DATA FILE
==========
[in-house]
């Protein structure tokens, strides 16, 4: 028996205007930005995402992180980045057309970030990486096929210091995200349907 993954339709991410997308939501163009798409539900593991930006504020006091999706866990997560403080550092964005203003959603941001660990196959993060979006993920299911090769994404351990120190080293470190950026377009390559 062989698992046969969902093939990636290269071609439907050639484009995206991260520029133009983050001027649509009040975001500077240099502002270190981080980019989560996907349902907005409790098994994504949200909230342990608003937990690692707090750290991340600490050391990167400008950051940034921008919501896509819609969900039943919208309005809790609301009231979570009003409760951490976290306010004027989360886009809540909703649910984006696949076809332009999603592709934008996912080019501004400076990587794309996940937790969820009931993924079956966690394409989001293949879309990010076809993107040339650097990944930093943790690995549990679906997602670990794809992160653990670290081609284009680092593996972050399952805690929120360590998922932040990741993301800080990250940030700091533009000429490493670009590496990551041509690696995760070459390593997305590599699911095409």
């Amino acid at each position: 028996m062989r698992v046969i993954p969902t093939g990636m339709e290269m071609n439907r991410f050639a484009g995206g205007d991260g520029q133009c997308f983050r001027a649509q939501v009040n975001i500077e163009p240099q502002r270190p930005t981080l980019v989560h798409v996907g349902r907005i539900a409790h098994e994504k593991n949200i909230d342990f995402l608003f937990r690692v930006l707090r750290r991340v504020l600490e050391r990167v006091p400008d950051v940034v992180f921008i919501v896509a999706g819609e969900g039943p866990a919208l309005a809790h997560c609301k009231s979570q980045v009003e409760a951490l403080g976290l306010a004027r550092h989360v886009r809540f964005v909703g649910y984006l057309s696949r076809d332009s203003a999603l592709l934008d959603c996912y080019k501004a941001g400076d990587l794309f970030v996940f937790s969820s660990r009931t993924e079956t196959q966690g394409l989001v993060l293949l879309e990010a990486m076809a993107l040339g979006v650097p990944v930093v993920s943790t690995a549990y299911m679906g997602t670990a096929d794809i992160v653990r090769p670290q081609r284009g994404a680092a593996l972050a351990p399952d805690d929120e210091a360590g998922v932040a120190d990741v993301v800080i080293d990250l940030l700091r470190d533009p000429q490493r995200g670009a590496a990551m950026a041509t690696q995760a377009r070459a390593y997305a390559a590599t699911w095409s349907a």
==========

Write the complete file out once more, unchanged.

[in-house]
């Protein structure tokens, strides 16, 4: 028996205007930005995402992180980045057309970030990486096929210091995200349907 993954339709991410997308939501163009798409539900593991930006504020006091999706866990997560403080550092964005203003959603941001660990196959993060979006993920299911090769994404351990120190080293470190950026377009390559 062989698992046969969902093939990636290269071609439907050639484009995206991260520029133009983050001027649509009040975001500077240099502002270190981080980019989560996907349902907005409790098994994504949200909230342990608003937990690692707090750290991340600490050391990167400008950051940034921008919501896509819609969900039943919208309005809790609301009231979570009003409760951490976290306010004027989360886009809540909703649910984006696949076809332009999603592709934008996912080019501004400076990587794309996940937790969820009931993924079956966690394409989001293949879309990010076809993107040339650097990944930093943790690995549990679906997602670990794809992160653990670290081609284009680092593996972050399952805690929120360590998922932040990741993301800080990250940030700091533009000429490493670009590496990551041509690696995760070459390593997305590599699911095409």
């Amino acid at each position: 028996m062989r698992v046969i993954p969902t093939g990636m339709e290269m071609n439907r991410f050639a484009g995206g205007d991260g520029q133009c997308f983050r001027a649509q939501v009040n975001i500077e163009p240099q502002r270190p930005t981080l980019v989560h798409v996907g349902r907005i539900a409790h098994e994504k593991n949200i909230d342990f995402l608003f937990r690692v930006l707090r750290r991340v504020l600490e050391r990167v006091p400008d950051v940034v992180f921008i919501v896509a999706g819609e969900g039943p866990a919208l309005a809790h997560c609301k009231s979570q980045v009003e409760a951490l403080g976290l306010a004027r550092h989360v886009r809540f964005v909703g649910y984006l057309s696949r076809d332009s203003a999603l592709l934008d959603c996912y080019k501004a941001g400076d990587l794309f970030v996940f937790s969820s660990r009931t993924e079956t196959q966690g394409l989001v993060l293949l879309e990010a990486m076809a993107l040339g979006v650097p990944v930093v993920s943790t690995a549990y299911m679906g997602t670990a096929d794809i992160v653990r090769p670290q081609r284009g994404a680092a593996l972050a351990p399952d805690d929120e210091a360590g998922v932040a120190d990741v993301v800080i080293d990250l940030l700091r470190d533009p000429q490493r995200g670009a590496a990551m950026a041509t690696q995760a377009r070459a390593y997305a390559a590599t699911w095409s349907a």